His lead among Republicans is down to 74% from 82% in May. And only 52% of registered GOP voters who had previously supported one of his opponents picked the billionaire businessman over Clinton.

On the Democratic side, Bernie Sanders voters appear more willing to shed their primary loyalties and back the party’s likely nominee.

Two-thirds of the Sanders backers surveyed said they would vote for Clinton over Trump. Overall, 83% of Democrats plan to support Clinton in November.

June 1, 2016

Trump-Clinton Poll It’s Meaning and Trump and Vets Money

During a press conference at the Trump Tower Tuesday, Republican presidential candidate Donald Trump lashed out at the media and detailed the distribution of $5.6M raised for veterans during a fundraising event in Iowa this past January. Trump’s list included 41 organizations that he said had received portions of the money. Something to keep in mind:
In each case, Trump was giving away other people's money. Other donors, both large and small, had entrusted this money to the Donald J. Trump Foundation, on the understanding that Trump would then distribute it to veterans. It is money that he was just supposed to distribute which he only did minimally  until today. 
Below are visualizations overviewing election polling statistics and veterans per capita by state in the U.S.
You will also see the catching up of Trump to Clinton. What does it mean to Clinton? Not much! This poll only reflects how the electorate feels at one particular day in time. Way far from November and not even after Clinton Started fighting only one war in a united party after the “Perrot” factor which in this election would be the “Sanders” factor who wont quit even though he has been defeated but still free to cause mayhem in the party unity. 

There are many factors that you don’t see by just looking at the numbers. If you read how the poll was conducted, how many people where asked what questions and wether the same amount of Democrats were used and Republicans including the ages of the samples used.
Then you might get the real picture which means Trumps backers are united and unmoved by all the bad publicity Trump is gotten from his temperament to the Vets question which it now seems that the vets got what they got thanks to the media putting fire under the candidates behind.  That is why you are not seeing a lot of polling from the usuals (all networks, pew etc) right now.

Until the Democratic primary takes place numbers will be deceptive. The numbers that tell a better picture is when the two candidates are battling each other with their respective parties behind them. 

May 14, 2016

Pew Research: Acceptance and Steady Support for Gay Marriage

Support for same-sex marriage holds steady after 2015 Supreme Court rulingNearly a year ago, the U.S. Supreme Court issued an unprecedented ruling that determined same-sex couples had a constitutional right to marry, a decision that legalized same-sex marriage throughout the country. While the public’s attitudes toward gay marriage remain unchanged from a year ago, they have changed dramatically over the past two decades.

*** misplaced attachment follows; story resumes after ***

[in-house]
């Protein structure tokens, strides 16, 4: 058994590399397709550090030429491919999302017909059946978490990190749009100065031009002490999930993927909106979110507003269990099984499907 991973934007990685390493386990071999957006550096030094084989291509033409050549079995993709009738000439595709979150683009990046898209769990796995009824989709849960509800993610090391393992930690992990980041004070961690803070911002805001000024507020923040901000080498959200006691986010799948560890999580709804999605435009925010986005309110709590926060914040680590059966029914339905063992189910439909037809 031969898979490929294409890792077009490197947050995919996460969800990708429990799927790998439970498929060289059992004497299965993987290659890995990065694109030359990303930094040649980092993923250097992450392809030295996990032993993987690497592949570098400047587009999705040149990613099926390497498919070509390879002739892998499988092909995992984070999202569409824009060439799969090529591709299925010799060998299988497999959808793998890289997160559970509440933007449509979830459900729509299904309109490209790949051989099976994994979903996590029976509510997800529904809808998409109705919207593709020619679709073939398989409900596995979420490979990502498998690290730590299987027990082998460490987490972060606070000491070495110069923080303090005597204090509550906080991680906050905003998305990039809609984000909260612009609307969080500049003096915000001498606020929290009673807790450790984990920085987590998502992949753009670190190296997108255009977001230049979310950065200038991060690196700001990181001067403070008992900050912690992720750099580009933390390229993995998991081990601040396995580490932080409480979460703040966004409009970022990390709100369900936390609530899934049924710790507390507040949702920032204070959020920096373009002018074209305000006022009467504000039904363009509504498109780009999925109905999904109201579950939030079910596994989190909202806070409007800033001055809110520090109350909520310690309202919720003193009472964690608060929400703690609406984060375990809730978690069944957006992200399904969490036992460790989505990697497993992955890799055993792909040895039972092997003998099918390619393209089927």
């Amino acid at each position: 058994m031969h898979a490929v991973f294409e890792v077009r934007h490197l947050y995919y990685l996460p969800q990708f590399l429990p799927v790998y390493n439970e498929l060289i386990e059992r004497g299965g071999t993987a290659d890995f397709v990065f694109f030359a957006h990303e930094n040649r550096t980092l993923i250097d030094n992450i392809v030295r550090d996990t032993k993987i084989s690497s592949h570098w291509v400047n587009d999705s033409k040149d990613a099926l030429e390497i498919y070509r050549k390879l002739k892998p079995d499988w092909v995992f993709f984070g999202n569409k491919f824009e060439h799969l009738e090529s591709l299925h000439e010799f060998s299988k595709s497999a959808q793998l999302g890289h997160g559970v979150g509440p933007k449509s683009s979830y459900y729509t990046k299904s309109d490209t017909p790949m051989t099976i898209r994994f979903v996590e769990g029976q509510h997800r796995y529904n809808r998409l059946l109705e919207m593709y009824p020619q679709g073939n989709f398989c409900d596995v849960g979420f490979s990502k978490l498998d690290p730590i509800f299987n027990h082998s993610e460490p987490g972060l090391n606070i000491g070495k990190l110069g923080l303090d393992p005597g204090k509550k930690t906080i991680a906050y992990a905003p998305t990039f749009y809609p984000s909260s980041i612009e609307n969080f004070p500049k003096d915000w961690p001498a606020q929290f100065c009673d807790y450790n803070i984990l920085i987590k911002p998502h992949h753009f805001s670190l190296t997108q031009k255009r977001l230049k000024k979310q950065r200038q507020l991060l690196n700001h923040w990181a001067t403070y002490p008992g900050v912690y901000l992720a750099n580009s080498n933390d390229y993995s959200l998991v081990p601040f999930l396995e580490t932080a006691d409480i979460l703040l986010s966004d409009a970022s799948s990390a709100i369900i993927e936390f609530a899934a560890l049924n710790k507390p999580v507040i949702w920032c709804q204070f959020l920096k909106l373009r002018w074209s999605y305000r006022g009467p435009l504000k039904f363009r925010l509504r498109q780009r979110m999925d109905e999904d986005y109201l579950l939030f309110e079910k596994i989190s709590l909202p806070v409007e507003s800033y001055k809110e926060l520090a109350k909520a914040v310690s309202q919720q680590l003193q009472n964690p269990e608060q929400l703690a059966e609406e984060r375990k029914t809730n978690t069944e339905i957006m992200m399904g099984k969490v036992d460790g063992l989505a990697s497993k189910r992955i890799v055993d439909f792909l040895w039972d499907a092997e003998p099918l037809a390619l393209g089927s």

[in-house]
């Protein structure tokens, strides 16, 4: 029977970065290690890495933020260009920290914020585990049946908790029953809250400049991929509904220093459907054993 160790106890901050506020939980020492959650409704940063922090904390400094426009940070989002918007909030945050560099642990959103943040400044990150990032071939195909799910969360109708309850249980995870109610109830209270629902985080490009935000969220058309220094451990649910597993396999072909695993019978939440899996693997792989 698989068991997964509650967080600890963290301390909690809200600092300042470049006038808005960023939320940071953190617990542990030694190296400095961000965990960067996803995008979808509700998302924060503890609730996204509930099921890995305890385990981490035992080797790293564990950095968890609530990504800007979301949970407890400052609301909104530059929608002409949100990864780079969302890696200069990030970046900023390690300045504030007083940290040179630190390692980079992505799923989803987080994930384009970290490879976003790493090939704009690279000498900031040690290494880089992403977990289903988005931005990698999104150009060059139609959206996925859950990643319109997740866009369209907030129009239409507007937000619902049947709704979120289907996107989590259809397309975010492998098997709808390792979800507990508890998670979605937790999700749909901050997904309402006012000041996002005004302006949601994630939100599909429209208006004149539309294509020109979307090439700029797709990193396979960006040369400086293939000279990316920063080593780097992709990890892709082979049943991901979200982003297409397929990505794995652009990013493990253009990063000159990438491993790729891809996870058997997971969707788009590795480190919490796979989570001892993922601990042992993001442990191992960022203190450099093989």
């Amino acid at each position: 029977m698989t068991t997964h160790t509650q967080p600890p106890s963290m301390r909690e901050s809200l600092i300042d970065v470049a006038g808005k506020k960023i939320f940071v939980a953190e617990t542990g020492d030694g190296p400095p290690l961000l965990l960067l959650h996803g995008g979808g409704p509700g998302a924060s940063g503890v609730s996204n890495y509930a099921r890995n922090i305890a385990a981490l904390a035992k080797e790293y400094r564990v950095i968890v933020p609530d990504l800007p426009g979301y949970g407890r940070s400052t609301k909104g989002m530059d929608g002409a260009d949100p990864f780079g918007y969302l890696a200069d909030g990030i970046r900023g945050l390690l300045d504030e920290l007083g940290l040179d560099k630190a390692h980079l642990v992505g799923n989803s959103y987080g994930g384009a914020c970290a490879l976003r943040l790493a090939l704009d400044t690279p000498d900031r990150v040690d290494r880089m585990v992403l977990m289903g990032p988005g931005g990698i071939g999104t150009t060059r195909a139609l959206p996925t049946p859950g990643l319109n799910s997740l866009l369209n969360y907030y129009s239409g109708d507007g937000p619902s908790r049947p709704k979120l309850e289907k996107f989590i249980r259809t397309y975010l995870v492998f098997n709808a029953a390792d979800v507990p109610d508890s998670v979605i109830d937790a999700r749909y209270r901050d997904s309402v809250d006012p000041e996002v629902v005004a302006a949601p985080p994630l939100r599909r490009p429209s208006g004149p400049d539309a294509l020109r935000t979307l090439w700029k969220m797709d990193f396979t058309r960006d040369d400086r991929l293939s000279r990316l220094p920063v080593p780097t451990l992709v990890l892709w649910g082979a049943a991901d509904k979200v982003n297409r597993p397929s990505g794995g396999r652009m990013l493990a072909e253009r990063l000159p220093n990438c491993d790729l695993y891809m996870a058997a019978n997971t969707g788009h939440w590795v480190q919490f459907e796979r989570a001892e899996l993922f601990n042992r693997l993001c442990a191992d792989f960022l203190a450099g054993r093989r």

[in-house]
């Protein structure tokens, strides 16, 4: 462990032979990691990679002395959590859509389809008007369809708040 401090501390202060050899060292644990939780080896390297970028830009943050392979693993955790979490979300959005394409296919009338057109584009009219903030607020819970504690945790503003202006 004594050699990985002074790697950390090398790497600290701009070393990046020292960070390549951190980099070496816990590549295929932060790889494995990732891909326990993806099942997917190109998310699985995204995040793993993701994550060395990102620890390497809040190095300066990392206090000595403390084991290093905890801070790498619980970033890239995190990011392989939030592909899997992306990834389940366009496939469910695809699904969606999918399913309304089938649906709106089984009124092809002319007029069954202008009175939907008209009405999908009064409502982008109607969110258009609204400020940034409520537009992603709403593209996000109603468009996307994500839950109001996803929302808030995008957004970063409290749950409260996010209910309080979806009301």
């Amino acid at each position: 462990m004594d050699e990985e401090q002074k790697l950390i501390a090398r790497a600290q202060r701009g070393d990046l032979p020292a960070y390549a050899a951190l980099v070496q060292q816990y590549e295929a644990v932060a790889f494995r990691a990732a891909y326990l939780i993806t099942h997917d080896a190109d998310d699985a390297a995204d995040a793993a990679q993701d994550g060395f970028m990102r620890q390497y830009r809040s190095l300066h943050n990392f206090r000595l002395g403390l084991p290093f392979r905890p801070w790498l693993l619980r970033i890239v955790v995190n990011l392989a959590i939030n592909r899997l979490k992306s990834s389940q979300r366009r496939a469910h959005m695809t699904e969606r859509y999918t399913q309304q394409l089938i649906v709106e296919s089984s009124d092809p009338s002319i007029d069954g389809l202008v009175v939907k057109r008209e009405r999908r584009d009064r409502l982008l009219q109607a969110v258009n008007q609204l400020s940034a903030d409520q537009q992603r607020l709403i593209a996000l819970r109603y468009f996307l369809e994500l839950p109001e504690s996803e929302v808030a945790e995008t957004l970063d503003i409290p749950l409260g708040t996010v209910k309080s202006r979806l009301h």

Now, just over half of Americans (55%) say they favor allowing gays and lesbians to marry legally, while 37% remain opposed, according to Pew Research Center’s Marchpoll. A decade ago, the balance of opinion was reversed: 55% were opposed, while 35% were in favor.
Conservative Republicans remain broadly opposed to same-sex marriageAnd as was the case a year ago, there remains a substantial divide between partisans on the issue. Democrats are more than twice as likely as Republicans to favor gay marriage (70% vs. 33%).
Yet there are key differences within the two parties as well. Among Republicans, 71% of conservative Republicans oppose allowing gays and lesbians to marry legally, more than twice the share of GOP moderates and liberals (34%). A 55% majority of moderate and liberal Republicans favor allowing same-sex marriage.
Within the GOP, these ideological differences also are notable across voters’ primary preferences for the party’s 2016 presidential nominee. About half (52%) of GOP voters who back Donald Trump (now the party’s presumptive nominee) say they oppose same-sex marriage, compared with 70% who preferred Ted Cruz and just 37% who backed John Kasich.
Democrats across the board are supportive of gay marriage (70% favor, 24% oppose), with slight differences by ideology and candidate preference. Liberal Democrats overwhelmingly support gay marriage (84%), compared with a smaller majority of their conservative and moderate counterparts (59% favor). And a wide 83% majority of Bernie Sanders supporters are supportive of gays and lesbians marrying legally (just 15% are opposed), compared with a smaller majority of Hillary Clinton supporters (68%).
Younger, more educated, less religious more likely to support gay marriageViews on gay marriage also vary by age, education and religious affiliation.
The March survey finds a familiar pattern in views of same-sex marriage across age categories: People younger than 30 are most supportive (73%), followed by those who are ages 30 to 49 (61%), those 50 to 64 (47%) and, finally, those 65 and older (38%).
Among those with higher levels of education, there is widespread support. A large majority of the public with at least a college degree (68%) say same-sex marriage should be legal. By contrast, those with a high school degree or less education are split on the issue: While 45% favor same-sex marriage, 46% are opposed.